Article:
Associate Professor of Government Erika Franklin Fowler is an author of a new paper released in HealthAffairs examining the link between health insurance changes after the first Affordable Care Act (ACA) open enrollment period and the efforts of federal, state, and non-profit sponsors to market their products.
Fowler and her co-authors found that advertising worked—more ads for the ACA produced a significantly higher rate of insurance enrollment.
The study, conducted in collaboration with researchers at the University of Minnesota (including Sarah Gollust ’01), uses advertising and television news data from the Wesleyan Media Project. It is one of the key papers to come out of a Robert Wood Johnson Foundation State Health Access Reform Evaluation (SHARE) grant for Wesleyan/University of Minnesota, on which Gollust is principal investigator and Fowler is co-PI.
The researchers considered the relationship between the volume of television insurance advertising in a given area during this time period and the area’s rate of uninsurance and Medicaid coverage before and after open enrollment (ie. In 2013 and 2014). They found that the percentage of the population younger than age 65 that lacked health insurance fell by an average of 2.9 percentage points between the two time periods. Counties with larger advertising volumes saw larger declines in uninsurance than other counties. For every increase of 1,000 insurance advertisements, there was a 0.1 percentage-point reduction in uninsurance. Furthermore, state-sponsored insurance ads had the strongest relationship with declines in uninsurance from 2013 to 2014, compared to ads from private, federal, and other sponsors. An increase of 1,000 state-sponsored insurance ads was associated with a 0.23 percentage-point reduction in uninsurance.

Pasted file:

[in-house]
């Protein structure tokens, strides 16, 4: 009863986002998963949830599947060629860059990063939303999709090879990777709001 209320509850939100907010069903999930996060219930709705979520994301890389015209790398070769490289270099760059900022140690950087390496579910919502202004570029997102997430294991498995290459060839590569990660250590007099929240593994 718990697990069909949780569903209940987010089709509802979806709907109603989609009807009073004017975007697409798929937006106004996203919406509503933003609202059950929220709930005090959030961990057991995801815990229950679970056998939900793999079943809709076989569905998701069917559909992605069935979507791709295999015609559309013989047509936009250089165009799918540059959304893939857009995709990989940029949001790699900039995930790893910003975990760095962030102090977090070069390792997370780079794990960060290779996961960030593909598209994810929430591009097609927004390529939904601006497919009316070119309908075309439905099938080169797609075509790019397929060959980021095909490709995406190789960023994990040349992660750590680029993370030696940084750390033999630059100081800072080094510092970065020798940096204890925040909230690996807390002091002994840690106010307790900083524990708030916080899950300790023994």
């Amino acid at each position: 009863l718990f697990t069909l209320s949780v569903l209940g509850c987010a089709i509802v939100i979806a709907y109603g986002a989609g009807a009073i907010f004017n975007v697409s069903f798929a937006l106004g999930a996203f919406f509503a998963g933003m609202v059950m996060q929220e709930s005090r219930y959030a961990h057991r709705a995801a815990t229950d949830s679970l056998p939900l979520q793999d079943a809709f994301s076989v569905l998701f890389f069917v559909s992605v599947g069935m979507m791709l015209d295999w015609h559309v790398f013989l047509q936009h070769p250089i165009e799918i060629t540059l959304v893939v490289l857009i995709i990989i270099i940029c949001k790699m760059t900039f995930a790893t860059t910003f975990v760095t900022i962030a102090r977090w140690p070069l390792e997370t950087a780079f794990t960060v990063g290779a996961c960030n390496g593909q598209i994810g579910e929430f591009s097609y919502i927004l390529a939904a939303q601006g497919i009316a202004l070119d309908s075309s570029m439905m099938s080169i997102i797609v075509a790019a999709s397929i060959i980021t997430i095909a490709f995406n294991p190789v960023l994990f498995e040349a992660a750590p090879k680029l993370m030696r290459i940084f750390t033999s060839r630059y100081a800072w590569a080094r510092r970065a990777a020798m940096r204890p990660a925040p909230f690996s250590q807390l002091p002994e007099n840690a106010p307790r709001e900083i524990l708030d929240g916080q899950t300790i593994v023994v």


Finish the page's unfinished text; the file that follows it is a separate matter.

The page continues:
The researchers emphasized the particular importance of state-sponsored insurance advertisements in driving coverage improvements. They calculated that roughly 2.5 people gained insurance for every state-sponsored ad aired during the first open enrollment period, and that doubling this advertising would lead to a 1.19 percent reduction in the uninsured. While strategic investment in advertising will be important to increase the uptake of insurance going forward, the authors stress that the type of advertising might affect the responsiveness of consumers.
“Although Republican control of government and the recent American Health Care Act proposal brings much uncertainty to the ACA’s future, insurance advertising will remain an important feature of encouraging enrollment in any marketplace,” said Fowler.